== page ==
Beginning and end of loop section on Geology Tour Road
Beginning and end of loop section on Geology Tour Road
GPSN33 49.84  W116 08.25
Elevation3.300-4.600 ft
SeasonYear round: best Oct.-May
TerrainPacked dirt, deep sand in places
DifficultyEasy to moderate: soft sand and steep, rockier terrain can be a challenge
Required Vehicle2WD vehicles until Squaw Tank; marker #9 then 4WD recommended
Time2 hours
Length11.5 miles
Joshua Tree National Forest: Start of Geology Tour road East
Start of Geology Tour road East

Directions: From Park Boulevard (Loop Road) go 1.6 miles west of Jumbo Rocks to Trail marker

Joshua Tree: Geology Trail heading north
Heading north on trial

Site Location and Description:  This is a scenic tour route. You can pick up a trail guide at the trailhead. It’s a fascinating geological and anthropological area that contains evidence of inhabitation dating back to 9000 B.C.  You will see  some spectacular rock formations that are so iconically “Joshua Tree National Park”, in their “modern art” look. The Tour map has a description of each of the 16 stops along the route with a warning to stop at #9, Squaw Tank if the weather is wet.  Our suggestion is that you do not go any further unless you have 4WD. You will then be entering Pleasant Valley and the terrain gets rougher. At stop #10, which can be hard to find, but the GPS coordinates are N33 55.65  W116 04.56,  you will find petroglyphs on the rocks to the left. Toward the end of the trail (marker #16) you will come to a stunning panoramic view.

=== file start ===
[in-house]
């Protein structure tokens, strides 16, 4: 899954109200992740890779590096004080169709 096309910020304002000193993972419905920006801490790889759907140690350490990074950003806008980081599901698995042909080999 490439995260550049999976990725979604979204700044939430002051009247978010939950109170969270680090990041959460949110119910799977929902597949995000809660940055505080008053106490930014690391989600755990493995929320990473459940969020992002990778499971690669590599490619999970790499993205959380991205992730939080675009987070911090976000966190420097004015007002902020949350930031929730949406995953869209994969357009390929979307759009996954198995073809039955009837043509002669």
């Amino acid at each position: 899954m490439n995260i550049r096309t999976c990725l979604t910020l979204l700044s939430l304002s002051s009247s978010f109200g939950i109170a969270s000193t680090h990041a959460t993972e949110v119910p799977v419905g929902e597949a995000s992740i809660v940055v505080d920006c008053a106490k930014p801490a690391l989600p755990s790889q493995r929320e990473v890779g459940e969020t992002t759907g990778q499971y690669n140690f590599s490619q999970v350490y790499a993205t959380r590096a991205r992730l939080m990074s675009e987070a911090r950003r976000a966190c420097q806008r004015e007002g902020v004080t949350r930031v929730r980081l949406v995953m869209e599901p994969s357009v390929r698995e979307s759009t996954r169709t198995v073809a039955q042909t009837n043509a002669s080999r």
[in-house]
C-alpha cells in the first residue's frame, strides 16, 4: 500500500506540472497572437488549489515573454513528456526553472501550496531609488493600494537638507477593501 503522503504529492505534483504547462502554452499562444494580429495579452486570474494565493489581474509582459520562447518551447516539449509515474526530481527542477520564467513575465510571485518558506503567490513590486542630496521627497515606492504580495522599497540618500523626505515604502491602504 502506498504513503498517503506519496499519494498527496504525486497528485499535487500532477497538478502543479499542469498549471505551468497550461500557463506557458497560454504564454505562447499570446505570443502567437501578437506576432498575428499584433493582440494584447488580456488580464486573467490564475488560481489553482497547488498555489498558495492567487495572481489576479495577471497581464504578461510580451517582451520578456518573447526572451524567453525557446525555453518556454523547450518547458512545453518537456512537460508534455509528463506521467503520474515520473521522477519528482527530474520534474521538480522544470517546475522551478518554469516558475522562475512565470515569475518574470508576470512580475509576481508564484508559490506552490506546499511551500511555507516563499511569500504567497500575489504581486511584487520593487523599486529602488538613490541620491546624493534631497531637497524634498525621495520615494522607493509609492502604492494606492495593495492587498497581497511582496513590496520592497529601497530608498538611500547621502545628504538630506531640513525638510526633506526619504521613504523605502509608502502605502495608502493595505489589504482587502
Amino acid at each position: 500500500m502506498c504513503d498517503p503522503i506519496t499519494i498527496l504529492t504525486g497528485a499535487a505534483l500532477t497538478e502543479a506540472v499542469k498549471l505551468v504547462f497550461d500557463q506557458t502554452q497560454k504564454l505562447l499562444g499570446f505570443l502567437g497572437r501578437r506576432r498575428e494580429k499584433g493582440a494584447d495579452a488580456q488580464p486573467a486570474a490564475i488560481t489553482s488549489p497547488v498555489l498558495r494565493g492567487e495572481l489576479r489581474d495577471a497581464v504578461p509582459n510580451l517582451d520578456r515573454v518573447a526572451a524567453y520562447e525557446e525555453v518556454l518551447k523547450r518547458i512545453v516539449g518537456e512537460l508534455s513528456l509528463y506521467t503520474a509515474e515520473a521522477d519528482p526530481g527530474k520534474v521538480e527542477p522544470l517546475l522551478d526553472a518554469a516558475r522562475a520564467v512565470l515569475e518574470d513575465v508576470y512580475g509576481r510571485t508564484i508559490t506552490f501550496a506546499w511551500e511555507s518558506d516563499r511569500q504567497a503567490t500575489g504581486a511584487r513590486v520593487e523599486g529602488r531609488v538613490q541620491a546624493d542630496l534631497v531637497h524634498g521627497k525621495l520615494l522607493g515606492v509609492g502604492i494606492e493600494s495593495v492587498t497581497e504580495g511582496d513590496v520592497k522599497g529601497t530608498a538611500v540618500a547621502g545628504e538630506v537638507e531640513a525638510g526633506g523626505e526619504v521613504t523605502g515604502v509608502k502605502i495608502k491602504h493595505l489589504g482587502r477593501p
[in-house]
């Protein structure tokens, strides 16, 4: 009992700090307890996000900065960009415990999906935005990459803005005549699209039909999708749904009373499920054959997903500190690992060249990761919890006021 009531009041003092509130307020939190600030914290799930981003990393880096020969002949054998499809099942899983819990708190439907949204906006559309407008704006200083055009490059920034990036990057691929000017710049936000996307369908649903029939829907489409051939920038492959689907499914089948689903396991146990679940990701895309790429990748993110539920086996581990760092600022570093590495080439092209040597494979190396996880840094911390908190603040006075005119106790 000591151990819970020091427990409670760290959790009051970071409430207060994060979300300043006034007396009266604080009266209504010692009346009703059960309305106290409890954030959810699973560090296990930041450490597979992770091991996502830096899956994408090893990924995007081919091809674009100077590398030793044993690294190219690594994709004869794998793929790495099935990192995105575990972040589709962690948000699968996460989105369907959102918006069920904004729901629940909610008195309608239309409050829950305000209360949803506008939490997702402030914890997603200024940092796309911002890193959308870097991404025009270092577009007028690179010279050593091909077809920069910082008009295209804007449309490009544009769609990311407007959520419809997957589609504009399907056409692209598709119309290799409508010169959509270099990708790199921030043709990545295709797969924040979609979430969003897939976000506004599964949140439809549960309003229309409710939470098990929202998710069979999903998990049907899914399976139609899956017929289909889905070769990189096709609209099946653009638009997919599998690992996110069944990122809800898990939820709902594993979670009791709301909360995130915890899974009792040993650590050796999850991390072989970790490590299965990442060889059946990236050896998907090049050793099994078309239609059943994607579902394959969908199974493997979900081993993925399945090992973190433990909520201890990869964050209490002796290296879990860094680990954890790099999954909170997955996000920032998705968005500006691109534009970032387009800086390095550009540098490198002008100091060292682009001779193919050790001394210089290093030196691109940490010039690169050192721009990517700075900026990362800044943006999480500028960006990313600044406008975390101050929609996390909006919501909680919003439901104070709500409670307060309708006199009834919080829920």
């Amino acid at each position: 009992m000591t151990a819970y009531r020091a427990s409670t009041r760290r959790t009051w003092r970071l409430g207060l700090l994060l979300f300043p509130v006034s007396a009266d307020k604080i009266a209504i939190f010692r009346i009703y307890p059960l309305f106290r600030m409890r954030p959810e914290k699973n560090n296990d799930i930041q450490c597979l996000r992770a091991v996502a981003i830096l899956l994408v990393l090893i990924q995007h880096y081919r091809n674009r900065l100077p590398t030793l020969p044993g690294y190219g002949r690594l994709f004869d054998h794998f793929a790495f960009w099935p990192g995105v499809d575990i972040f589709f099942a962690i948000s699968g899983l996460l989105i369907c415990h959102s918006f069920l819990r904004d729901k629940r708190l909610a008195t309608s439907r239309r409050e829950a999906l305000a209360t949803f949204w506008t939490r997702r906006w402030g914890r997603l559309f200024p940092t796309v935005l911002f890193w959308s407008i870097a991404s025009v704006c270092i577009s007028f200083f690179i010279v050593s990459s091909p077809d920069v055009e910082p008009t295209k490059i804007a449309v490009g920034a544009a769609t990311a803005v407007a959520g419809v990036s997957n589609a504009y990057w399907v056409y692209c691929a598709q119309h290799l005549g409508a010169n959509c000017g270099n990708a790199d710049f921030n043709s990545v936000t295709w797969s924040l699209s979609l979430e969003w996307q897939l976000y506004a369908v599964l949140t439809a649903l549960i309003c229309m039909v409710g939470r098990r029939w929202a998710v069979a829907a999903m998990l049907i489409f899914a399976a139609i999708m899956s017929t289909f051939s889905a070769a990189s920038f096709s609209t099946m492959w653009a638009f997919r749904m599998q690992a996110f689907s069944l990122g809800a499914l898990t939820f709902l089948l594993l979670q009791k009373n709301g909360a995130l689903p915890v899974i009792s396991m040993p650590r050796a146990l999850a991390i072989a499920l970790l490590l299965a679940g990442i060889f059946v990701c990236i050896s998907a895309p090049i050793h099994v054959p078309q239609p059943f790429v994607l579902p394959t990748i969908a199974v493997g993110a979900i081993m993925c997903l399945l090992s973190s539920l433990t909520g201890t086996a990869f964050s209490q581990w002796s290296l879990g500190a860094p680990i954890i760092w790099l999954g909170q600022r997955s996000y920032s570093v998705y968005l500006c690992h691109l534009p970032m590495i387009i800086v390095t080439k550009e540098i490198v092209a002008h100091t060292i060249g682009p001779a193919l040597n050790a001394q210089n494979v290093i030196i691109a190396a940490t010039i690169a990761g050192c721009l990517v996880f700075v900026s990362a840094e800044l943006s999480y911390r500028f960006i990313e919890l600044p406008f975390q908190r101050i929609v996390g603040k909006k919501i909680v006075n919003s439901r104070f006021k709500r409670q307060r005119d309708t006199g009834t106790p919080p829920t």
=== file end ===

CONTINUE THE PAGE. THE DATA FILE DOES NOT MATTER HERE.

Backcountry view:  Geology Tour Road
Backcountry view: Geology Tour Road

History of Geology Tour Road: Along this route, anthropologists have found crafted projectiles used for hunting dating back to 9000 B.C.  More recent evidence of population in this area by the Serrano, Chemehuevi, Cahuilla peoples can be seen in their pictographs, petroglyphs and mortar (grinding “bowls” carved out of  rock) work areas.  Squaw tank (#9) shows the visitor evidence of these grinding holes.  Further down at stop #10 you can see some petroglyphs and Native American rock carvings.

In 1772 Pedro Fages, commander of the Spanish forces explored this area, making him the first documented European to travel this region.  In 1865 gold prospectors were coming to the area and Rattlesnake Canyon, approximately 6 miles north of Geology Tour Road was the site of the first claim.  Over the next 50 years, miners flocked to the area establishing the towns of Dale and New Dale. You can see the remnants of some of these mining activities at the base of the Hexie Mountains (stop #12).  The Ryan Mountains,  just west of this trail got their name from a particularly sucessful mine that closed in the early 1900’s after producing gold valued at over $300,000.

In the 1880’s cattle grazing was brought to this region and continued into the 1940’s.  Bill Key’s,  an iconic historical figure of Joshua Tree National Park, put his stamp on the area as well.  He was a Russian immigrant turned miner, cowboy then a sherif and worked hard from 1910 until his death in 1969 developing his ranch that’s located just north of this trail.  He also owned and operated the Hidden Gold Mine.  His property, Desert Queen Ranch, is listed on the National Register of Historic Places.  You can make reservations for a tour (760)-367-5500.

Joshua Tree National Forest: Boulder formations on Geology Tour Road
Boulder formations on Geology Tour Road

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